Three Wacky, But Real, Food Laws in the United States

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Why is it that there are legal statutes that won’t let you catch fish with a lasso? Or why can’t you eat fried chicken with a fork? Although you could hire legislative intent services or scour legal research websites for the meaning behinds this odd legal statutes, chances are you won’t be able to figure out the lawmakers’ reasoning, but these next few wacky laws may give you a laugh or two.

No Scantily Clad Hotdog Vendors.

Believe it or not, hotdog vendors in Broward County, Florida, can’t wear anything that shows “cleavage or buttocks,” like thongs or bikinis, or any other kind of inappropriate attire that can be deemed as a “hazard or impediment to traffic.” What’s interesting about this legal statute is that it’s not designed for the safety of the street meat vendors, whose exposed skin might get hurt from grease, but for passing motorists.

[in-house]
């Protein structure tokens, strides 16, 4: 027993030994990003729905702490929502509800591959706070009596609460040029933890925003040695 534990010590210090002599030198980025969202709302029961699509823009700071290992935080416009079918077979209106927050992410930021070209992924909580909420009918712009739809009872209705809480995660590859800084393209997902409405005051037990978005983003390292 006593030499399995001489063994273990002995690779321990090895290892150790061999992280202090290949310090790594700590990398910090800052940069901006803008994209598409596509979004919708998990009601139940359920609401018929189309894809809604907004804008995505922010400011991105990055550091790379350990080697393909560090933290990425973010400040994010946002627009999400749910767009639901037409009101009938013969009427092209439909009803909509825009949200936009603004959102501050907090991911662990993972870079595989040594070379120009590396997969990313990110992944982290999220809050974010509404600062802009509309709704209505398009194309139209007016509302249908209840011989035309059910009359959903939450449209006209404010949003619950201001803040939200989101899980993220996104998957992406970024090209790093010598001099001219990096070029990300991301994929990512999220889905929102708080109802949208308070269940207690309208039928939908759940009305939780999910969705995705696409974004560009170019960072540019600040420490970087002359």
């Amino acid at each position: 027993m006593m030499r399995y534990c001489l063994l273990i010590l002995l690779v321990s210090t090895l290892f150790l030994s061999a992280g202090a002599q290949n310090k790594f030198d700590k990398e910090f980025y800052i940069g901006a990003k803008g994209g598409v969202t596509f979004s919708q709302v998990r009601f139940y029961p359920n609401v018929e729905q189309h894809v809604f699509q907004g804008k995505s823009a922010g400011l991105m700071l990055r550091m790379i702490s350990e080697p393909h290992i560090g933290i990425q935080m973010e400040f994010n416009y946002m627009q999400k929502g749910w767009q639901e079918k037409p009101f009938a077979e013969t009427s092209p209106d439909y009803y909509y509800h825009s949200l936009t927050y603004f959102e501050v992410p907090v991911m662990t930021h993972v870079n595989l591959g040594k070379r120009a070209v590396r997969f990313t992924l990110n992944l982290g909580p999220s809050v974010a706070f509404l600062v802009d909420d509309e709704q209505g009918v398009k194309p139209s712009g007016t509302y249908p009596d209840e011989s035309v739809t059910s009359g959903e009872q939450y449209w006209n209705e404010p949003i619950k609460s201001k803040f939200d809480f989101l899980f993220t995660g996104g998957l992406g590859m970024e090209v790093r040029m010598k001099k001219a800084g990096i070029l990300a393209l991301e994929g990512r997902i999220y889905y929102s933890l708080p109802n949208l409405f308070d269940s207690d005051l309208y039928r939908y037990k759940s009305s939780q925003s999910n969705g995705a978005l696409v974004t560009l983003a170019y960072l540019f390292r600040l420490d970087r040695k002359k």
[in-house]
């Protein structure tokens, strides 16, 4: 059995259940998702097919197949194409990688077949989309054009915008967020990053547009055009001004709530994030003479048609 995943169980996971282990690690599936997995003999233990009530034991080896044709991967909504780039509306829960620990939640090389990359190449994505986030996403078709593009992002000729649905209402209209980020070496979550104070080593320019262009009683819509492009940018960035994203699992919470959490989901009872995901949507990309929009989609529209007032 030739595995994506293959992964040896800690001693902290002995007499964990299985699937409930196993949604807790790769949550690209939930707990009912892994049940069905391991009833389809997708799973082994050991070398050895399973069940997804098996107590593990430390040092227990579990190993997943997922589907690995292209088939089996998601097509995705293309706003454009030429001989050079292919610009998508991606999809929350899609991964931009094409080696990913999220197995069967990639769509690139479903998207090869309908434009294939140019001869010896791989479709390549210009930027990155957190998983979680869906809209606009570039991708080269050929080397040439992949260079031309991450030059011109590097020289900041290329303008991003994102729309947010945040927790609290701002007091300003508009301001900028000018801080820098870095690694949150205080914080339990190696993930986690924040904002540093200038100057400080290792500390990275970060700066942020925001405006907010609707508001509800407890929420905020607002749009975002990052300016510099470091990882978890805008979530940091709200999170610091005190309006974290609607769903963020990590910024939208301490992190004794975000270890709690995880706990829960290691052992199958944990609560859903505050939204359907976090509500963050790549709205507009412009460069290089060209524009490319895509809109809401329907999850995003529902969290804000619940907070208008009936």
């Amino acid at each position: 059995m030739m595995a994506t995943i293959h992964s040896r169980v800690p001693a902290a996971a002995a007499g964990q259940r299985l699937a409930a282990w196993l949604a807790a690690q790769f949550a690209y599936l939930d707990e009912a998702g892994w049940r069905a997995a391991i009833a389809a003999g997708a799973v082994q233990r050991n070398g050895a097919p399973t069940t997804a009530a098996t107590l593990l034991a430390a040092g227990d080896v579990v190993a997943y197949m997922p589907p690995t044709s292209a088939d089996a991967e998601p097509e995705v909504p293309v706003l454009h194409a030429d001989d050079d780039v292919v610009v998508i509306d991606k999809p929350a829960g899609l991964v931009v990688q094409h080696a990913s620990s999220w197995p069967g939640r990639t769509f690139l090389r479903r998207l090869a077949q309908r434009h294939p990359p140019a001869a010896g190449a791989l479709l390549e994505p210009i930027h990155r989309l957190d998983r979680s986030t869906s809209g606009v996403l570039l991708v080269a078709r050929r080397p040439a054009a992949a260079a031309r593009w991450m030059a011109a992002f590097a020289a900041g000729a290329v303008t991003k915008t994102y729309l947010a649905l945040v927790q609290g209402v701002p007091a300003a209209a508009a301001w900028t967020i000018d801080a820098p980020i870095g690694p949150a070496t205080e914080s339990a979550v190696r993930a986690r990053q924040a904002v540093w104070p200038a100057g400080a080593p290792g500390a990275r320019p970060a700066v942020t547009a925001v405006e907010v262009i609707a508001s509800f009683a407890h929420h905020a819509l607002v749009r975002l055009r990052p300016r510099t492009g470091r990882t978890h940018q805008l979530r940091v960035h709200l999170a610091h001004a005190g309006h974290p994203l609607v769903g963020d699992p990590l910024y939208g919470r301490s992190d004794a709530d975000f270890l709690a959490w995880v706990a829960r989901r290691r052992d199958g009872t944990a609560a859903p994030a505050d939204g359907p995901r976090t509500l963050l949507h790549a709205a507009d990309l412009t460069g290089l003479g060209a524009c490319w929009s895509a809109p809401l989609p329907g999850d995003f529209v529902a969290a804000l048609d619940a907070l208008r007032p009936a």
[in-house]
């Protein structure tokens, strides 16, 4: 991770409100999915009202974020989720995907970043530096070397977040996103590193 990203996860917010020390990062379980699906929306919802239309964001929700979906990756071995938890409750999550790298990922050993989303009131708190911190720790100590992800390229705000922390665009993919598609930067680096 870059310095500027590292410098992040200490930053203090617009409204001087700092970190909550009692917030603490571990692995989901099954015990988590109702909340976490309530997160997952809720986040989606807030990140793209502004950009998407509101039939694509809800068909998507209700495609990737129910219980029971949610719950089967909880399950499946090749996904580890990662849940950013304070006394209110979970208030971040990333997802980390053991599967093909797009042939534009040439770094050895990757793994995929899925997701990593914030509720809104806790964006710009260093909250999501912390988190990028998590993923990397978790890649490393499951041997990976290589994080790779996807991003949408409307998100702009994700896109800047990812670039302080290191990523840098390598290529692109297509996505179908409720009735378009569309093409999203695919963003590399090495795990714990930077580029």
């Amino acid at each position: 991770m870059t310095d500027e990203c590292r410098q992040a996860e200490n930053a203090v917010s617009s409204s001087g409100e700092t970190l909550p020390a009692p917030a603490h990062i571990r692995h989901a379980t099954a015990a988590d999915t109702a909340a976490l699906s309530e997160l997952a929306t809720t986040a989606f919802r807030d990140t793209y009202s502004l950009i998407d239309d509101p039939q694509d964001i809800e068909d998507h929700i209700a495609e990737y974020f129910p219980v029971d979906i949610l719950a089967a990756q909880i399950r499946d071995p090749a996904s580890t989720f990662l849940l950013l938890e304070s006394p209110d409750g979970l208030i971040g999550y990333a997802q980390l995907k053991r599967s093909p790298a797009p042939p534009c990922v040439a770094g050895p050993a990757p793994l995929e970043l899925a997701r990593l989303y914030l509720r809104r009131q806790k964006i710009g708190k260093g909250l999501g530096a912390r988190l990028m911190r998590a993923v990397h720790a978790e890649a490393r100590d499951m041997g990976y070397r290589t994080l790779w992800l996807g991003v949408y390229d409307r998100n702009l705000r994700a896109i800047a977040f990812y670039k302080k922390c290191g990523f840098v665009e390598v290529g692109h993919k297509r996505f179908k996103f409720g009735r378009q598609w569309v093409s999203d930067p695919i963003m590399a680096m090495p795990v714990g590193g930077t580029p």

Fried Chicken Is Only a Finger Food.

Everyone knows that fried chicken is a finger food, but in Gainesville, Georgia, that’s all it really can be, since it’s illegal to eat the delicious meal with anything but your fingers. While the vast majority of these wacky legal statutes go unenforced, someone was actually arrested for breaking this particular one! In 2009, Ginny Dietrick was arrested for using a fork to eat her friend chicken on her 91st birthday. Thankfully, it was just part of a prank, and the president-emeritus of the Georgia Poultry Federation and town mayor were both there to pardon her charges.

Cowboys Can’t Be Fishermen.

Of all the different ways for fishermen to catch their aquatic prey, there’s one that’s not allowed in Tennessee–lassos. While this legal statute began as a rather odd city ordinance, it’s since been revised and the language has been rephrased to make no mention of lassos.

Legal statutes like these hardly ever make the legislative news, but they definitely should since they’re so entertaining. If you have any questions about these weird legal statutes, feel free to ask in the comments. Read more here.

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